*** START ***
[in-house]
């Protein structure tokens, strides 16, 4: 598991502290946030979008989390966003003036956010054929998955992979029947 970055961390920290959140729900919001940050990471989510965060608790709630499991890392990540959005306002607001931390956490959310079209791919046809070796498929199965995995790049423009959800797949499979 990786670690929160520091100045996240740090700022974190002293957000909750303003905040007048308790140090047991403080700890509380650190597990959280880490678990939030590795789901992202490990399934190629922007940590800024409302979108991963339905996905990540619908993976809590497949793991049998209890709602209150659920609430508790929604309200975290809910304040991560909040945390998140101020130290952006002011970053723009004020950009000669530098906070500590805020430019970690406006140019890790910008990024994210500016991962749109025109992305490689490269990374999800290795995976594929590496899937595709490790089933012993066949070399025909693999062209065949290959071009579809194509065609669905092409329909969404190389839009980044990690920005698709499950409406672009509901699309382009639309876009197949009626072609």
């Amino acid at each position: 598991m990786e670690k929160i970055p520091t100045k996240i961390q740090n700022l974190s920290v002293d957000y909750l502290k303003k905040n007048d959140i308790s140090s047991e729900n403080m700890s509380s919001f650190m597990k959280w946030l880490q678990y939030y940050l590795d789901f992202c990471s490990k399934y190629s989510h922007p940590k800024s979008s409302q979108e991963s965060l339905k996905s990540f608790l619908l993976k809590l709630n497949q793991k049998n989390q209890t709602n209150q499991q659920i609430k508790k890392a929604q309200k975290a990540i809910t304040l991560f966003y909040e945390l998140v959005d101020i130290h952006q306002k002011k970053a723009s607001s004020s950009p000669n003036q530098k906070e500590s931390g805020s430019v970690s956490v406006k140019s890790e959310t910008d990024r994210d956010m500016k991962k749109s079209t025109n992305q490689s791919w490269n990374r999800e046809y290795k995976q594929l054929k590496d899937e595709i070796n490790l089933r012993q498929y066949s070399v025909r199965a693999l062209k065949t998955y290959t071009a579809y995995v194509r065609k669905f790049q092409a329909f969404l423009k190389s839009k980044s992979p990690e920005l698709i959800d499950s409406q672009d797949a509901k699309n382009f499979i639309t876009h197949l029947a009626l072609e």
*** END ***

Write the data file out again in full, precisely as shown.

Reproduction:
[in-house]
């Protein structure tokens, strides 16, 4: 598991502290946030979008989390966003003036956010054929998955992979029947 970055961390920290959140729900919001940050990471989510965060608790709630499991890392990540959005306002607001931390956490959310079209791919046809070796498929199965995995790049423009959800797949499979 990786670690929160520091100045996240740090700022974190002293957000909750303003905040007048308790140090047991403080700890509380650190597990959280880490678990939030590795789901992202490990399934190629922007940590800024409302979108991963339905996905990540619908993976809590497949793991049998209890709602209150659920609430508790929604309200975290809910304040991560909040945390998140101020130290952006002011970053723009004020950009000669530098906070500590805020430019970690406006140019890790910008990024994210500016991962749109025109992305490689490269990374999800290795995976594929590496899937595709490790089933012993066949070399025909693999062209065949290959071009579809194509065609669905092409329909969404190389839009980044990690920005698709499950409406672009509901699309382009639309876009197949009626072609």
């Amino acid at each position: 598991m990786e670690k929160i970055p520091t100045k996240i961390q740090n700022l974190s920290v002293d957000y909750l502290k303003k905040n007048d959140i308790s140090s047991e729900n403080m700890s509380s919001f650190m597990k959280w946030l880490q678990y939030y940050l590795d789901f992202c990471s490990k399934y190629s989510h922007p940590k800024s979008s409302q979108e991963s965060l339905k996905s990540f608790l619908l993976k809590l709630n497949q793991k049998n989390q209890t709602n209150q499991q659920i609430k508790k890392a929604q309200k975290a990540i809910t304040l991560f966003y909040e945390l998140v959005d101020i130290h952006q306002k002011k970053a723009s607001s004020s950009p000669n003036q530098k906070e500590s931390g805020s430019v970690s956490v406006k140019s890790e959310t910008d990024r994210d956010m500016k991962k749109s079209t025109n992305q490689s791919w490269n990374r999800e046809y290795k995976q594929l054929k590496d899937e595709i070796n490790l089933r012993q498929y066949s070399v025909r199965a693999l062209k065949t998955y290959t071009a579809y995995v194509r065609k669905f790049q092409a329909f969404l423009k190389s839009k980044s992979p990690e920005l698709i959800d499950s409406q672009d797949a509901k699309n382009f499979i639309t876009h197949l029947a009626l072609e």